Tag Archives: step by step garden guides

Outdoor Classroom: twin scaling

photo 1 - Copy1) Twin scaling is a way of increasing the number of bulbs more quickly than by other usual methods. A single bulb can yield up to 30 or more baby bulbs (bulblets) over a period of a season. It only works with proper bulbs – not corms, tubers and rhizomes. Bulbs need a base plate and a layered construction to be twin scaled – eerily similar in form to the common onion shown here.
photo 2 - Copy2) Twin scaling works well for bulbs such as narcissi (daffodils), crinums, galanthus (snowdrops), nerines, amaryllis, hippeastrums, lachenalias and some lilies. Wash the bulb and remove any outside coating and old roots. Make up a weak solution of household bleach – about 1:10 bleach to water – and dip the sharp knife and bulbs. Clean working conditions and hygiene are important to prevent disease and the transfer of any viruses.
???????????????????????????????3) Remove any offsets already formed, making sure you keep some of the base plate with them. The base plate is where the roots grow from. Cut the top third off the bulb (both offset and top are visible to the left in the photo). Cut the main bulb into quarters or eighths, depending on the size of the bulb. Each piece must have some of the base plate remaining attached. The larger the bulb, the more sections you will get.
???????????????????????????????4) Peel off two scales together, attached to some of the base plate. Keep your knife clean and sharp so you can cut through the base of each section more easily. It does not matter if you have three or more scales but if you do not have part of the base plate, the process will not work. A bulblet will form between the two scales on this base plate.
photo 5 - Copy5) Plant the scales in a pot or tray filled with seed raising mix. Press them down deeper than in the photograph until just the tip is visible. Water them in and keep the tray in a warm, reasonably dark position. The bulblets will form through the autumn and grow away in spring so it is best to twin scale when the bulb is freshly dormant. It is too late to twin scale autumn flowering bulbs because they are already starting to grow but you can do the spring flowering ones which includes narcissi such as this bulb.
???????????????????????????????6) If you lack the confidence to take each section down to two scales, you can stop at step 3 where you have cut the bulb into quarters or eighths. As long as you look after them, most sections will grow away into healthy, independent bulbs. It is probably easiest to start with a large bulb while you gain confidence. Most bulbs propagated by twin scaling will take at least two years to reach flowering size, sometimes longer.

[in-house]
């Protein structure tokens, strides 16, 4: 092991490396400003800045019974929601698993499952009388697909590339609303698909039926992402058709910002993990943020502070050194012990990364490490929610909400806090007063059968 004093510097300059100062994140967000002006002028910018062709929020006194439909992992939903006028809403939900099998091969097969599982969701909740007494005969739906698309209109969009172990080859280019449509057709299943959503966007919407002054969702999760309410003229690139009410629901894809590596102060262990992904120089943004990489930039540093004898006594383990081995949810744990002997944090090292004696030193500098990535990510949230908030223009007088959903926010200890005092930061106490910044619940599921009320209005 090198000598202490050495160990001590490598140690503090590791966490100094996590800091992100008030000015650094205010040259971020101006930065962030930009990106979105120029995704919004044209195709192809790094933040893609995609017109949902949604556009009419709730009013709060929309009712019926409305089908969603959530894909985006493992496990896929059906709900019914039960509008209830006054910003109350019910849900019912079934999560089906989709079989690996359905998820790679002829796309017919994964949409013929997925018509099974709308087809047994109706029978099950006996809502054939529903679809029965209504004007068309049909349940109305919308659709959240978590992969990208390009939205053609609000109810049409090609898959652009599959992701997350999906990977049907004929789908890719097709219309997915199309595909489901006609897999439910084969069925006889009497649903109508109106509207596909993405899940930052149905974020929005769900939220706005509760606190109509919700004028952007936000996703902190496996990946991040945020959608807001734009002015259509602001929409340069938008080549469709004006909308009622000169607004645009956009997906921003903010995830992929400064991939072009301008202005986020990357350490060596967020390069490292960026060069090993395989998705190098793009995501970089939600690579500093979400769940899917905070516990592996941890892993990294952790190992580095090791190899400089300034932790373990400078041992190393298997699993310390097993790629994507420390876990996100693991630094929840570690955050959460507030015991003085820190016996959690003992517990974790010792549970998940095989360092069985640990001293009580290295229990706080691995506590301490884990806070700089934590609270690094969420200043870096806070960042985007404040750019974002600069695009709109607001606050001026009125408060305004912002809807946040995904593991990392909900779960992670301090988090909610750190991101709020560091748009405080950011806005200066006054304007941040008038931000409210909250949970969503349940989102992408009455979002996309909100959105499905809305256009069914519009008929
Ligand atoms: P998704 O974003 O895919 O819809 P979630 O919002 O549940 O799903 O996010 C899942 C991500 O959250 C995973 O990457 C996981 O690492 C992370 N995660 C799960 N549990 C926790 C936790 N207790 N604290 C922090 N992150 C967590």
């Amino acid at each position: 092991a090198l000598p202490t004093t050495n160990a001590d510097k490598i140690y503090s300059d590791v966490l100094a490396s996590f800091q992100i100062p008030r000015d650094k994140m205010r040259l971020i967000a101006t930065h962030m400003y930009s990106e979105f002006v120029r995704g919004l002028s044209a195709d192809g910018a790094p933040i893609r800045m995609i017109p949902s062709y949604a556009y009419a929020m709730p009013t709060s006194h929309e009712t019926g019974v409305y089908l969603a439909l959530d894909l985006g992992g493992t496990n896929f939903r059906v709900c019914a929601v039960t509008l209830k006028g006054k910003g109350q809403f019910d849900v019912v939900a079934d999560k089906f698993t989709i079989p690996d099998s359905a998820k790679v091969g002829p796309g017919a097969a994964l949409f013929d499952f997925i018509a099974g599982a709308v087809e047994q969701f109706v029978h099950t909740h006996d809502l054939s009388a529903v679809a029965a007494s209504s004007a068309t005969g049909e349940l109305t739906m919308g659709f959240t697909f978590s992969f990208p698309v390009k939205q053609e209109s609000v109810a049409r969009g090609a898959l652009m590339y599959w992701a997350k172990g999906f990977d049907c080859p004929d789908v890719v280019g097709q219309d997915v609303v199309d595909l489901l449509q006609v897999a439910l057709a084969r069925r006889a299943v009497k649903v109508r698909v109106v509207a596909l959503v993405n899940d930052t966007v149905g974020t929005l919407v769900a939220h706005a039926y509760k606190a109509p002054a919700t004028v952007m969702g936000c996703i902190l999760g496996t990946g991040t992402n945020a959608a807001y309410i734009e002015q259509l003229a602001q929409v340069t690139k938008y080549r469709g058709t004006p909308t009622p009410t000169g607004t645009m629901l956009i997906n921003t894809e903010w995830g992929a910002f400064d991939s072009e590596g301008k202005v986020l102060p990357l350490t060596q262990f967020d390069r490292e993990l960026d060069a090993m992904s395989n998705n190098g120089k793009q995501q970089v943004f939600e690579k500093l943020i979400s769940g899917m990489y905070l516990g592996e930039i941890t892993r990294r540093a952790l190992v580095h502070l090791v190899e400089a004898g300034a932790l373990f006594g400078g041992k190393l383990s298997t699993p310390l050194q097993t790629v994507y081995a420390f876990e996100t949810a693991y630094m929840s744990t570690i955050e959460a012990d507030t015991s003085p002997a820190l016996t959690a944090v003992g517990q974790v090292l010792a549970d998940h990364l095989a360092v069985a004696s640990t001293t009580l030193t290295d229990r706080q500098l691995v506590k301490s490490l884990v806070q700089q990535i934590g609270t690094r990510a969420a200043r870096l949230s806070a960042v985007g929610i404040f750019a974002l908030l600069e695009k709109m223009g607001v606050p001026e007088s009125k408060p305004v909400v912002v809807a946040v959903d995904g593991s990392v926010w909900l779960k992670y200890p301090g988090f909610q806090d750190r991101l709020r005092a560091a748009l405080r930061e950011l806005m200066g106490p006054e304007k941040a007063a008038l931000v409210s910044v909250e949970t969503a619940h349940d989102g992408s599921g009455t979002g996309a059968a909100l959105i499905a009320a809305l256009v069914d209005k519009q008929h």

Outdoor Classroom: multiplying succulents

Photo 1If everybody realised just how easy it is to strike succulents from cutting, nobody would buy these plants unless they were new or exciting. This Crassula ovata (Jade Plant or money plant – very good for feng shui, apparently) could easily generate 30 good sized plants or many more smaller ones.
Photo 2The ground-hugging types which form rosettes are easy to lift and divide. As long as they are replanted in full sun with excellent drainage and light soils, each little rosette will form new roots when nestled into the soil. Tidy up the rosette first by removing dead leaves to avoid them holding moisture in the rotting foliage.
Photo 3Even succulents with well defined branches will grow. This is Aloe plicatilis or the fan aloe. Unlike usual leafy cuttings, succulents can be struck from very large pieces and you can expect close to 100% success rate. Cut to a balanced shape. Place the cutting in an airy spot and leave it for a few days to dry out. This reduces the chance of rotting before it creates roots.
Photo 4Stick the cutting into a pot filled with a free draining potting mix (we use granulated bark) It is better to use a mix which does not have much fertiliser in it but this is not critical. You can equally put them straight into the garden in a free draining, dry position. It may be necessary to stake the top if you have a heavy cutting so that it remains standing. Do not try and keep it firm by compacting the soil or potting mix because you want maximum drainage.
Photo 5Make sure that the cutting does not get waterlogged while you wait for it to form roots, but it will need an occasional wetting. In a few months, most plants will have started producing roots but it will take time for a large or heavy cutting to develop enough of a root ball to keep it standing upright.
Photo 6Most succulents, including the popular burgundy black aeonium whose name few can remember and even fewer can spell (Aeonium arboreum ‘Zwartkop’ or ‘Schwartzkopf’), sempervivens, aloes and many cacti can be increased this way. It is a good activity to share with children.